Non-tuberculous mycobacteria: patterns of isolation. A multi-country retrospective survey
DESIGN: In 1996, the Working Group of the Bacteriology and Immunology Section of the International Union Against Tuberculosis and Lung Disease contacted 50 laboratories in different countries for the necessary information.
RESULTS: The number of patients reported with NTM was 36099 from 14 countries. Mycobacterium avium complex, M. gordonae, M. xenopi, M. kansasii and M. fortuitum were the five species most frequently isolated. There was a significant upward trend for M. avium complex and M. xenopi. Pigmented mycobacteria predominated in Belgium, the Czech Republic and the Mediterranean coast of Spain. Non-chromogenic mycobacteria were found to be predominant in the area of the Atlantic coast of Brazil and in Turkey, the United Kingdom, Finland and Denmark.
CONCLUSIONS: There was an increase in the number of NTM isolated from clinical samples of patients. Isolation of the most frequent species is constantly changing in most of the geographical areas, and newer species are emerging due to better diagnostic techniques to detect and identify NTM.
Document Type: Regular Paper
Affiliations: 1: Servicio de Microbiologia, Hospital Universitario Vall d'Hebron, Barcelona, Spain 2: Department of Microbiology, Pasteur Institute, Tehran, Islamic Republic of Iran 3: International Reference Laboratory of Mycobacteriology, Statens Serum Institut, Copenhagen, Denmark 4: Department of Microbiology, Instituto Adolfo Luz, Sao Paulo, Brazil 5: Institut Pasteur, Department of Microbiology, Brussels, Belgium 6: Department of Microbiology, Zentralkrankeenhaus, Gauting, Germany 7: Department of Microbiology, National Institute of Public Health, Prague, Czech Republic 8: Department of Clinical Microbiology, University Hospital of Kuopio, Kuopio, Finland 9: TB Unit, Düzen Laboratories, Istanbul, Turkey 10: Tuberculosis and Mycobacteria Reference Laboratory, Instituto Nacional de Saúde, Porto, Portugal 11: Department of Medical Microbiology, Swiss National Center for Mycobacteria, Zurich, Switzerland 12: Department of Mycobacteriology, Institute Tropische Geneeskunde, Antwerp, Belgium 13: Servicio de Epidemiología y Medicina Preventiva, Hospital Universitario Vall d'Hebron, Barcelona, Spain 14: National Reference Center for Mycobacteria, Zentrum für Medizin und Biowissenschaften, Borstel, Germany 15: Laboratorio di Microbiologia e Virologia, Ospedale Careggi, Florence, Italy 16: Institut Pasteur, Paris, France 17: Scottish Mycobacteria Reference Laboratory, City Hospital, Edinburgh, United Kingdom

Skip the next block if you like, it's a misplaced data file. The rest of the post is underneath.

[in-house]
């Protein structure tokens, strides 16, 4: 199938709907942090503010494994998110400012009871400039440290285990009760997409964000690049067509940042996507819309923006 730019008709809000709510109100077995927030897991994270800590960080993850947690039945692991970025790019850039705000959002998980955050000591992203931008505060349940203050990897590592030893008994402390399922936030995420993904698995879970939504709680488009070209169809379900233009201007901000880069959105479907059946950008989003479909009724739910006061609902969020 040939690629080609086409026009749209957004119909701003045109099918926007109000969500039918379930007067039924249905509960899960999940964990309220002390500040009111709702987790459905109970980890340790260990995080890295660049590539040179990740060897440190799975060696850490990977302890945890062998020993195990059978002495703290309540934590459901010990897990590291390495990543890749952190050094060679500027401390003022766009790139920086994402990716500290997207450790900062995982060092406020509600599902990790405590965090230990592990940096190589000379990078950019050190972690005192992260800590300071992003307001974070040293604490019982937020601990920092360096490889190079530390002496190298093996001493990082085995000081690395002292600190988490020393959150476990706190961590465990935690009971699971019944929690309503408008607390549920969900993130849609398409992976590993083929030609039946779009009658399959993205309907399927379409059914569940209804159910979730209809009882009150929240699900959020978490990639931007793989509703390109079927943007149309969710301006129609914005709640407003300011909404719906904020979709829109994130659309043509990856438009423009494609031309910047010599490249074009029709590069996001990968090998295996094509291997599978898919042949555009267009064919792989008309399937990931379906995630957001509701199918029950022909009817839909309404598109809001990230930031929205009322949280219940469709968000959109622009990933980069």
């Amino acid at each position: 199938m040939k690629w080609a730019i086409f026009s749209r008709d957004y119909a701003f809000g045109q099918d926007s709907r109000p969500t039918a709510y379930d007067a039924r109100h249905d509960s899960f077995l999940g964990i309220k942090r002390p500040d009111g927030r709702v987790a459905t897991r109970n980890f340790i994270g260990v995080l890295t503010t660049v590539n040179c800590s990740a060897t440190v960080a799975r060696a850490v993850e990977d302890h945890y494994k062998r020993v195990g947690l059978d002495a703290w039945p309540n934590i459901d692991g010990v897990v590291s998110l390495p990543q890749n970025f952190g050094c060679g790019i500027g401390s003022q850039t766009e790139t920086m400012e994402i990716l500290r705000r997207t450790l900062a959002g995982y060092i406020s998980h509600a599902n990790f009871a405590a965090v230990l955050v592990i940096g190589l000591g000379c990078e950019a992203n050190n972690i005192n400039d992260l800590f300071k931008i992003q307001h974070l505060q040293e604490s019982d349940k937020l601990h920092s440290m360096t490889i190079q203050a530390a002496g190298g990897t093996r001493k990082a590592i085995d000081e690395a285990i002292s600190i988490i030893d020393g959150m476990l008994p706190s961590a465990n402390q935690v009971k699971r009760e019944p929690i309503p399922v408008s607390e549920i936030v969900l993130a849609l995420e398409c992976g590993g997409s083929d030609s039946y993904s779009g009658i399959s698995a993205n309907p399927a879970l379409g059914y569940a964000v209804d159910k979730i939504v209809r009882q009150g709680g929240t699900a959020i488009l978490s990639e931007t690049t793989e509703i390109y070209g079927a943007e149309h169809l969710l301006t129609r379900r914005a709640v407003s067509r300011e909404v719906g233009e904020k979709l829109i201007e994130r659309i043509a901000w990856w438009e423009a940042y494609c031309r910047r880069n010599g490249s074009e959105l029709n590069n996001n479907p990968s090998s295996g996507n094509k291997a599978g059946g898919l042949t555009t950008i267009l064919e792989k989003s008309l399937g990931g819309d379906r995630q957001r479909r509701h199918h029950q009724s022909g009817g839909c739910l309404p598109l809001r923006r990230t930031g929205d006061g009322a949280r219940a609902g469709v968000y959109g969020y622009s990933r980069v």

Publication date: 2004-10-01
The International Journal of Tuberculosis and Lung Disease publishes articles on all aspects of lung health, including public health-related issues such as training programmes, cost-benefit analysis, legislation, epidemiology, intervention studies and health systems research. The IJTLD is dedicated to the continuing education of physicians and health personnel and the dissemination of information on tuberculosis and lung health world-wide.
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